The MoMA shows off yet another display of unique but tasteful art. Currently on display are 14 video games in the Applied Design exhibition. Of the 14 that are on display, there are three that deserve to be mentioned the most. Another World (1991) by Eric Chachi is a bitmap graphic platformer (a game that requires the player to maneuver the avatar across elevated platforms and across obstacles) that centers on the journey of Lester, a physicist who has to return home after being transported to an alien universe after his experiment goes wrong. Following is Katamari Damacy (2003) by Keita Takahashi, a puzzle game for the PlayStation 2. Katamari Damacy follows the adventures of Prince, the protagonist who is sent on a quest to roll large balls of matter to reconstruct celestial bodies. The premise of the game is untraditional, but that same unorthodoxy dons it a good deal of attractiveness. The last game that will be reviewed is Jenova Chen’s Flow (2007). Of all three games, this last one has the most straightforward, and yet most abstract, goals. This game has player control a two-dimensional microorganism that ingests other smaller microorganisms. In any case, these three games are some of the most forward thinking and well made of the gaming domain.
Image from Katamari Damacy
Another World is the perfect example of how aesthetic beauty is retained even in older works. The color scheme Chachi adopts is reminiscent of those in old childhood cartoon like Kim Possible or The Elmer Show. The bold turquoises placed next to contrasting scarlets go hand-in-hand with the bitmap graphics. Two-dimensional toning down all the detail makes other factors of the game stand out. The background music’s eeriness is enhanced by the flatness of the design. Soft drum rolls and animalistic sounds are intermixed with minor keys to create a chilling ambiance. The setting gets progressively creepier as Lester traverses the multi-leveled planet of hostile alien life forms to return to Earth. Along the way, the player guides him by controlling his running, kicking and jumping abilities. The game flows quickly with its single panel backgrounds. The screen does not scroll, unlike some other pixelated platformer games, so the visual is almost entirely on Lester. This is nice in that the game feels less rudimentary than it feels focused. This game is one of the few in which homogenous simplicity works well.
Another game that should be praised for its balance between simplicity and complexity is Katamari Damacy. Here, the player operates as a young Prince who is given the power and responsibility of recreating the stars and moon with the katamari, a ball that sticks to everything it approaches. The game controls are self explanatory and easy to use. Two analog sticks on the controller can be maneuvered simultaneously to allow Prince to roll together a variety of objects including birthday cakes and bus stops. The items that can be rolled progressively increase in size from pencils to entire islands. Like Another World, Katamari Damacy has an obvious objective. The equilibrium between the uncomplicatedness of the task and the busyness of the surrounding environment of the game is well executed. Never do any specific elements of the game overpower other factors of the game. On that note, the soundtrack fits in well with Katamari’s novel foundation. Its fun soundtrack is full of personality and harmonizes with the rest of the game.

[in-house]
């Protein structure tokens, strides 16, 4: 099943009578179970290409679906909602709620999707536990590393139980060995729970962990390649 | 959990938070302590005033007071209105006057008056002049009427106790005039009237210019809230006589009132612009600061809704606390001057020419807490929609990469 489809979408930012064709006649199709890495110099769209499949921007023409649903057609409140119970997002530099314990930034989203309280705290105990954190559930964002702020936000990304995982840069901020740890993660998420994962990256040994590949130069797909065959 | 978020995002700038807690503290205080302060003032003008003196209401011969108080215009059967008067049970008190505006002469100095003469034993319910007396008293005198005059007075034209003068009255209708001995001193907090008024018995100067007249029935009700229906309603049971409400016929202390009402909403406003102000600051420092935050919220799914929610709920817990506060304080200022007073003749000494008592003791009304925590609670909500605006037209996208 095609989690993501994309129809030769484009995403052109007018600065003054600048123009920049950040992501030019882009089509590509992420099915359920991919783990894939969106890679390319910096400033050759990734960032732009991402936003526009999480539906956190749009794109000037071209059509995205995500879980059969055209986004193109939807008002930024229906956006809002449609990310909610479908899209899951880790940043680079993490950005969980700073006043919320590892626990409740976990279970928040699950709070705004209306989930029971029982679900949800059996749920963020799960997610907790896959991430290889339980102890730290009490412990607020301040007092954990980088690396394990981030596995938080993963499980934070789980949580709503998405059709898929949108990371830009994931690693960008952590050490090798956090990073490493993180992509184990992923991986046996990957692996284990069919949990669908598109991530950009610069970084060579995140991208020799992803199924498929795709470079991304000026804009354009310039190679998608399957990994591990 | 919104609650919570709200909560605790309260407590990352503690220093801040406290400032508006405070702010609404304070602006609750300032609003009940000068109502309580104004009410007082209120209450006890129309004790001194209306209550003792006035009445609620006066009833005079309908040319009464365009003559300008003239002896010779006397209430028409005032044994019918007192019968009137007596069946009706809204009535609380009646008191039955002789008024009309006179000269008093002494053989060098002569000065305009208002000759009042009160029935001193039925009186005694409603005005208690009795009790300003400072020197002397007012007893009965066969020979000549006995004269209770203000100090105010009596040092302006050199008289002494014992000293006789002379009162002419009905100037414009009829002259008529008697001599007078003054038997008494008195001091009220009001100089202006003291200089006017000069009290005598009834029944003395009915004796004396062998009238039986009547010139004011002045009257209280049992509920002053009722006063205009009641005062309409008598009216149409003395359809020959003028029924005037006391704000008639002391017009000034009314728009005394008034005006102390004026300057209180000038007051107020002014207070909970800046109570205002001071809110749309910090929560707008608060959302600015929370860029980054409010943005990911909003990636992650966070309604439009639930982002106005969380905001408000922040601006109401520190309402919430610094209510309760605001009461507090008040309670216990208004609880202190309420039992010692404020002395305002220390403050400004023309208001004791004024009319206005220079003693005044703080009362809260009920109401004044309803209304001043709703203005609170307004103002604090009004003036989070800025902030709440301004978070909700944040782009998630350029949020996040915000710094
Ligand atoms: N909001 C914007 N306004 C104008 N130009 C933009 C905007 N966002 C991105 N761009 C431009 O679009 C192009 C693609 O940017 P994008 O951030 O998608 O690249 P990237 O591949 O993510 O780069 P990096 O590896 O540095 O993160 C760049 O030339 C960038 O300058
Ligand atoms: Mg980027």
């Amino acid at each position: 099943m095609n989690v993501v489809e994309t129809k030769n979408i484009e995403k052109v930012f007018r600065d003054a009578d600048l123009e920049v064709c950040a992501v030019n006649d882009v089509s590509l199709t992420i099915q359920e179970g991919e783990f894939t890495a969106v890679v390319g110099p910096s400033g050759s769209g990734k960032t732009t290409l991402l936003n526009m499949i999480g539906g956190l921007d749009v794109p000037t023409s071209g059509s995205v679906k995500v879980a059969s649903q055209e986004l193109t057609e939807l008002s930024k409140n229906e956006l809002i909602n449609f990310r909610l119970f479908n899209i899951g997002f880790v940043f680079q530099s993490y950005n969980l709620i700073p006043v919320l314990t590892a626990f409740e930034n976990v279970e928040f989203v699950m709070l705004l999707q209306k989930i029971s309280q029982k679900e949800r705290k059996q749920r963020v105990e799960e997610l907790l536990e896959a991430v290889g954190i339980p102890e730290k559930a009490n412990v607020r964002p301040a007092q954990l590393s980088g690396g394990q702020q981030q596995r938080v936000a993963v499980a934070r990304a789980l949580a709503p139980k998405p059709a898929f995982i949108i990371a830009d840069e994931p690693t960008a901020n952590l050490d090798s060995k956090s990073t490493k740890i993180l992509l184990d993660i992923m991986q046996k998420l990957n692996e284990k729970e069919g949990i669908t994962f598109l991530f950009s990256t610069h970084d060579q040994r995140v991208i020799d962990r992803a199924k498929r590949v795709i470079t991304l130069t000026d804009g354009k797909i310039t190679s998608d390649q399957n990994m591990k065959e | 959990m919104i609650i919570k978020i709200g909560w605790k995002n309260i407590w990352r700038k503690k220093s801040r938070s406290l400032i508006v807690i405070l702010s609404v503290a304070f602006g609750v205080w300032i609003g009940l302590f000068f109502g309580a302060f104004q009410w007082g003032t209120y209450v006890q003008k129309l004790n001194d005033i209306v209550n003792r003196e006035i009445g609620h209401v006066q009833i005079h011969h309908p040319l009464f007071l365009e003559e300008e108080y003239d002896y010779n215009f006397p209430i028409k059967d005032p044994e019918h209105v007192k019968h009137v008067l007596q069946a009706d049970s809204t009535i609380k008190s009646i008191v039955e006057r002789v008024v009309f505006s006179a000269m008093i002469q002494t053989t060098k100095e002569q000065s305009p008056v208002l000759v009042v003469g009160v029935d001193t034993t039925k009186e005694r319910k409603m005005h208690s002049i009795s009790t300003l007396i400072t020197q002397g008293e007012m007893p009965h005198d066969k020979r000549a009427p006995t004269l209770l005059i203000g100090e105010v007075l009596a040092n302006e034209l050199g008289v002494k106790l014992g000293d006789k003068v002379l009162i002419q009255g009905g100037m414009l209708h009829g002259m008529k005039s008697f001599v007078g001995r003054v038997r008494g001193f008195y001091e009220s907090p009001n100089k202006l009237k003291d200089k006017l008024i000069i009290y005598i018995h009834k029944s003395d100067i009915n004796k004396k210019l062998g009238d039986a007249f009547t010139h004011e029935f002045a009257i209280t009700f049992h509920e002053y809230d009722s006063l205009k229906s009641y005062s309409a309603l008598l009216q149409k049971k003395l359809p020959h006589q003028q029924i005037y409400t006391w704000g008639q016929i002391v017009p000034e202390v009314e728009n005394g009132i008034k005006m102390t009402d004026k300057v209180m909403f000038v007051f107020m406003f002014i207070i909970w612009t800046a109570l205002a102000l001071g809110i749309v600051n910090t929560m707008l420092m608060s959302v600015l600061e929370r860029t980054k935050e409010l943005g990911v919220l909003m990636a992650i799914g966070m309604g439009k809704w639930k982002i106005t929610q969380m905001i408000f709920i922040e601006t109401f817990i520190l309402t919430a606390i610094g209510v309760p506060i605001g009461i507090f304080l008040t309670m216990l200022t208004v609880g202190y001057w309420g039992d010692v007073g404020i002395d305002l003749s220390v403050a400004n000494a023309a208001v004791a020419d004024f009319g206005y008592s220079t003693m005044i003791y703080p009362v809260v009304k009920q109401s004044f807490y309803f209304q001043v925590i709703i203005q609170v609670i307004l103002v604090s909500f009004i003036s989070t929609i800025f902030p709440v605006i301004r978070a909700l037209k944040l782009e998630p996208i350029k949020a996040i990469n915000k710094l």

This next game also has strong soundtrack. Flow’s trance-heavy soundtrack is soothing. It is soft enough to put the player at ease, but fast enough to keep the player rapt with the errand at hand. One constituent that sets Flow apart from Another World and Katamari Damacy is its nonconcrete target. It is essentially impossible to lose in Flow. This is because the player is supposed to work towards emotional satisfaction rather than work towards winning. The approach to this endpoint is rather unconventional. To achieve this satisfaction, the player tilts the controller left, right, up and down and changes the path of the microorganism. Pressing any button will accelerate the microorganism either towards or away from a certain location. Because of its untraditional control system and untraditional goal set, Flow poses a bit of a challenge to new players. In any case, once the player familiarizes her/himself with the technical operation of the controls, the game becomes that much more enjoyable. When the “protagonist” microorganism ingests enough smaller beings, it effortlessly transitions to a new region within the ecosystem of the game.
The three above mentioned games represent some of the more vanguard works in the game industry. The games’ compelling soundtracks and refined art styles underscore their innovative schemes. Despite their relative oldness, Another World, Katamari Damacy, and Flow continue to exhibit some of the most eccentric and wonderful gaming concepts in the gaming world.